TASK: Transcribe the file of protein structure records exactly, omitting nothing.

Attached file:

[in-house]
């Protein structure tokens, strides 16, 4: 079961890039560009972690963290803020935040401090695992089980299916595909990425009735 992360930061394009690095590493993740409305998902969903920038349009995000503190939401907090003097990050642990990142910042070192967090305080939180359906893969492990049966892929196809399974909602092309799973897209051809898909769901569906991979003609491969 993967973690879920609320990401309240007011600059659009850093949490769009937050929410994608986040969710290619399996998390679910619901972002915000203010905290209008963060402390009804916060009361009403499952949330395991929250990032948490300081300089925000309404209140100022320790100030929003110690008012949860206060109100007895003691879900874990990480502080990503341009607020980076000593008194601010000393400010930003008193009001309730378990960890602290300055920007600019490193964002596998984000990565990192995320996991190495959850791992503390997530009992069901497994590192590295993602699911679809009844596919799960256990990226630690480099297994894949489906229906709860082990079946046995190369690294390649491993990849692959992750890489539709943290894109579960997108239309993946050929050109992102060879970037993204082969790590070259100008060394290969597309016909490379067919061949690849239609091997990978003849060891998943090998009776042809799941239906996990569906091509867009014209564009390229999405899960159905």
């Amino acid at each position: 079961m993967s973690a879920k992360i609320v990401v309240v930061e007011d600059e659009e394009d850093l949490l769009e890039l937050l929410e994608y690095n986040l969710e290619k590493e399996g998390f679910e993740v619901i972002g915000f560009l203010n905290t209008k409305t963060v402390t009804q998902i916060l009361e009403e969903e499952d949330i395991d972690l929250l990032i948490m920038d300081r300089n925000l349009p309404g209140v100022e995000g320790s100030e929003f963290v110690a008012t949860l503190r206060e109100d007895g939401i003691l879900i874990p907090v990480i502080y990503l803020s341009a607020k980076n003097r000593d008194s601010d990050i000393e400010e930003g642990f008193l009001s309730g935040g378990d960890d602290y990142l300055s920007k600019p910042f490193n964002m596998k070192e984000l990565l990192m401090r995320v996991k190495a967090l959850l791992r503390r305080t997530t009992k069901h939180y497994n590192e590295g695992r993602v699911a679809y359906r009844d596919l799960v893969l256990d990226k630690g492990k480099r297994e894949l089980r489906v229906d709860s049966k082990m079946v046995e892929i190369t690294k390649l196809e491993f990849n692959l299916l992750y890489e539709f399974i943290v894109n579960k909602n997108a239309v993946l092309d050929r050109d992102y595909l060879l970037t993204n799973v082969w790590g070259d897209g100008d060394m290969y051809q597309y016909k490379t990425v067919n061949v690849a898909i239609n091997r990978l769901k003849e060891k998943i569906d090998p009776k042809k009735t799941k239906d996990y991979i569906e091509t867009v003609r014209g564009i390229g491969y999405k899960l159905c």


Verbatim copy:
[in-house]
């Protein structure tokens, strides 16, 4: 079961890039560009972690963290803020935040401090695992089980299916595909990425009735 992360930061394009690095590493993740409305998902969903920038349009995000503190939401907090003097990050642990990142910042070192967090305080939180359906893969492990049966892929196809399974909602092309799973897209051809898909769901569906991979003609491969 993967973690879920609320990401309240007011600059659009850093949490769009937050929410994608986040969710290619399996998390679910619901972002915000203010905290209008963060402390009804916060009361009403499952949330395991929250990032948490300081300089925000309404209140100022320790100030929003110690008012949860206060109100007895003691879900874990990480502080990503341009607020980076000593008194601010000393400010930003008193009001309730378990960890602290300055920007600019490193964002596998984000990565990192995320996991190495959850791992503390997530009992069901497994590192590295993602699911679809009844596919799960256990990226630690480099297994894949489906229906709860082990079946046995190369690294390649491993990849692959992750890489539709943290894109579960997108239309993946050929050109992102060879970037993204082969790590070259100008060394290969597309016909490379067919061949690849239609091997990978003849060891998943090998009776042809799941239906996990569906091509867009014209564009390229999405899960159905």
């Amino acid at each position: 079961m993967s973690a879920k992360i609320v990401v309240v930061e007011d600059e659009e394009d850093l949490l769009e890039l937050l929410e994608y690095n986040l969710e290619k590493e399996g998390f679910e993740v619901i972002g915000f560009l203010n905290t209008k409305t963060v402390t009804q998902i916060l009361e009403e969903e499952d949330i395991d972690l929250l990032i948490m920038d300081r300089n925000l349009p309404g209140v100022e995000g320790s100030e929003f963290v110690a008012t949860l503190r206060e109100d007895g939401i003691l879900i874990p907090v990480i502080y990503l803020s341009a607020k980076n003097r000593d008194s601010d990050i000393e400010e930003g642990f008193l009001s309730g935040g378990d960890d602290y990142l300055s920007k600019p910042f490193n964002m596998k070192e984000l990565l990192m401090r995320v996991k190495a967090l959850l791992r503390r305080t997530t009992k069901h939180y497994n590192e590295g695992r993602v699911a679809y359906r009844d596919l799960v893969l256990d990226k630690g492990k480099r297994e894949l089980r489906v229906d709860s049966k082990m079946v046995e892929i190369t690294k390649l196809e491993f990849n692959l299916l992750y890489e539709f399974i943290v894109n579960k909602n997108a239309v993946l092309d050929r050109d992102y595909l060879l970037t993204n799973v082969w790590g070259d897209g100008d060394m290969y051809q597309y016909k490379t990425v067919n061949v690849a898909i239609n091997r990978l769901k003849e060891k998943i569906d090998p009776k042809k009735t799941k239906d996990y991979i569906e091509t867009v003609r014209g564009i390229g491969y999405k899960l159905c």